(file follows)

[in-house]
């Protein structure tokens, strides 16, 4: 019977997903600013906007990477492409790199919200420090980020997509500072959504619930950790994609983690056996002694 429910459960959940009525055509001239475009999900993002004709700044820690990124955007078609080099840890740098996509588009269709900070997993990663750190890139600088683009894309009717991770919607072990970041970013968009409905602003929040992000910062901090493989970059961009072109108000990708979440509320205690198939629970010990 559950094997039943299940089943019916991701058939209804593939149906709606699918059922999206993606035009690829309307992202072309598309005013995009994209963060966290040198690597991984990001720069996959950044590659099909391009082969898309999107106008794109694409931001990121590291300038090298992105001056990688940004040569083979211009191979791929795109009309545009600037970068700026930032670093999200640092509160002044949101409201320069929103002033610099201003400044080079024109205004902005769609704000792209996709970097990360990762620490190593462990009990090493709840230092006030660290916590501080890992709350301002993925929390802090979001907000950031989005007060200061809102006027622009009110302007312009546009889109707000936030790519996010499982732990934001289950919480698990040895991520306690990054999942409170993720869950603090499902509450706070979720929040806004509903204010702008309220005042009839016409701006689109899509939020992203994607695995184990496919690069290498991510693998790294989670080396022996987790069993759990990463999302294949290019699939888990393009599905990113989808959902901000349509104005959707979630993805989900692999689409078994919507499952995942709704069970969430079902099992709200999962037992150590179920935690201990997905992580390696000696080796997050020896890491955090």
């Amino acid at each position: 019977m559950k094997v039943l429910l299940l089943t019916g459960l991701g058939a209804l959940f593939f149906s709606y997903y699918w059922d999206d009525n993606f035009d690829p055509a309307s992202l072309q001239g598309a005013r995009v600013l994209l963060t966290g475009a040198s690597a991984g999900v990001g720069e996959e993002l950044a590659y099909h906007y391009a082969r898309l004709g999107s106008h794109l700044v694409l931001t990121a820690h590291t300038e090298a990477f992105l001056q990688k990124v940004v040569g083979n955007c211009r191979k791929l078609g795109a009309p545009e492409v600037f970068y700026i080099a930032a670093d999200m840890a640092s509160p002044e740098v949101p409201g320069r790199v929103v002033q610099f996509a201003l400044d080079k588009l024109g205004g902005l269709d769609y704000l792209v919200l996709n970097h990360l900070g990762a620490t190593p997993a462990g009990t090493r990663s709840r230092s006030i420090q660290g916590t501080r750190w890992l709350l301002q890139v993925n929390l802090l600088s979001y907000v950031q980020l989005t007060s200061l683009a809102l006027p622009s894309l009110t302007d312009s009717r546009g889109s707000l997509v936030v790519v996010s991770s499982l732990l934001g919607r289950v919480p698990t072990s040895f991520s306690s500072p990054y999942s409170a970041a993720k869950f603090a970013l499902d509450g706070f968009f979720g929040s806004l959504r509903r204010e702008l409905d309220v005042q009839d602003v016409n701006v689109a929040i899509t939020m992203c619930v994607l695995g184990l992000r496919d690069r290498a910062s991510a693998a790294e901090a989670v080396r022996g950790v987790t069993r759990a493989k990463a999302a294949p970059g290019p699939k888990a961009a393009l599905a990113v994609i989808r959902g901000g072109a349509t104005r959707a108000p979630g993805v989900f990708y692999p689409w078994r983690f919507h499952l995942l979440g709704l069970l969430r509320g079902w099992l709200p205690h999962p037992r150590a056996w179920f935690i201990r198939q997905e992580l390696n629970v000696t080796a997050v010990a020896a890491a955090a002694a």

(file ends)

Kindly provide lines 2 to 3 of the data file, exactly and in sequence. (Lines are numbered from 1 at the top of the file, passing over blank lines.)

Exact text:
């Protein structure tokens, strides 16, 4: 019977997903600013906007990477492409790199919200420090980020997509500072959504619930950790994609983690056996002694 429910459960959940009525055509001239475009999900993002004709700044820690990124955007078609080099840890740098996509588009269709900070997993990663750190890139600088683009894309009717991770919607072990970041970013968009409905602003929040992000910062901090493989970059961009072109108000990708979440509320205690198939629970010990 559950094997039943299940089943019916991701058939209804593939149906709606699918059922999206993606035009690829309307992202072309598309005013995009994209963060966290040198690597991984990001720069996959950044590659099909391009082969898309999107106008794109694409931001990121590291300038090298992105001056990688940004040569083979211009191979791929795109009309545009600037970068700026930032670093999200640092509160002044949101409201320069929103002033610099201003400044080079024109205004902005769609704000792209996709970097990360990762620490190593462990009990090493709840230092006030660290916590501080890992709350301002993925929390802090979001907000950031989005007060200061809102006027622009009110302007312009546009889109707000936030790519996010499982732990934001289950919480698990040895991520306690990054999942409170993720869950603090499902509450706070979720929040806004509903204010702008309220005042009839016409701006689109899509939020992203994607695995184990496919690069290498991510693998790294989670080396022996987790069993759990990463999302294949290019699939888990393009599905990113989808959902901000349509104005959707979630993805989900692999689409078994919507499952995942709704069970969430079902099992709200999962037992150590179920935690201990997905992580390696000696080796997050020896890491955090």
């Amino acid at each position: 019977m559950k094997v039943l429910l299940l089943t019916g459960l991701g058939a209804l959940f593939f149906s709606y997903y699918w059922d999206d009525n993606f035009d690829p055509a309307s992202l072309q001239g598309a005013r995009v600013l994209l963060t966290g475009a040198s690597a991984g999900v990001g720069e996959e993002l950044a590659y099909h906007y391009a082969r898309l004709g999107s106008h794109l700044v694409l931001t990121a820690h590291t300038e090298a990477f992105l001056q990688k990124v940004v040569g083979n955007c211009r191979k791929l078609g795109a009309p545009e492409v600037f970068y700026i080099a930032a670093d999200m840890a640092s509160p002044e740098v949101p409201g320069r790199v929103v002033q610099f996509a201003l400044d080079k588009l024109g205004g902005l269709d769609y704000l792209v919200l996709n970097h990360l900070g990762a620490t190593p997993a462990g009990t090493r990663s709840r230092s006030i420090q660290g916590t501080r750190w890992l709350l301002q890139v993925n929390l802090l600088s979001y907000v950031q980020l989005t007060s200061l683009a809102l006027p622009s894309l009110t302007d312009s009717r546009g889109s707000l997509v936030v790519v996010s991770s499982l732990l934001g919607r289950v919480p698990t072990s040895f991520s306690s500072p990054y999942s409170a970041a993720k869950f603090a970013l499902d509450g706070f968009f979720g929040s806004l959504r509903r204010e702008l409905d309220v005042q009839d602003v016409n701006v689109a929040i899509t939020m992203c619930v994607l695995g184990l992000r496919d690069r290498a910062s991510a693998a790294e901090a989670v080396r022996g950790v987790t069993r759990a493989k990463a999302a294949p970059g290019p699939k888990a961009a393009l599905a990113v994609i989808r959902g901000g072109a349509t104005r959707a108000p979630g993805v989900f990708y692999p689409w078994r983690f919507h499952l995942l979440g709704l069970l969430r509320g079902w099992l709200p205690h999962p037992r150590a056996w179920f935690i201990r198939q997905e992580l390696n629970v000696t080796a997050v010990a020896a890491a955090a002694a």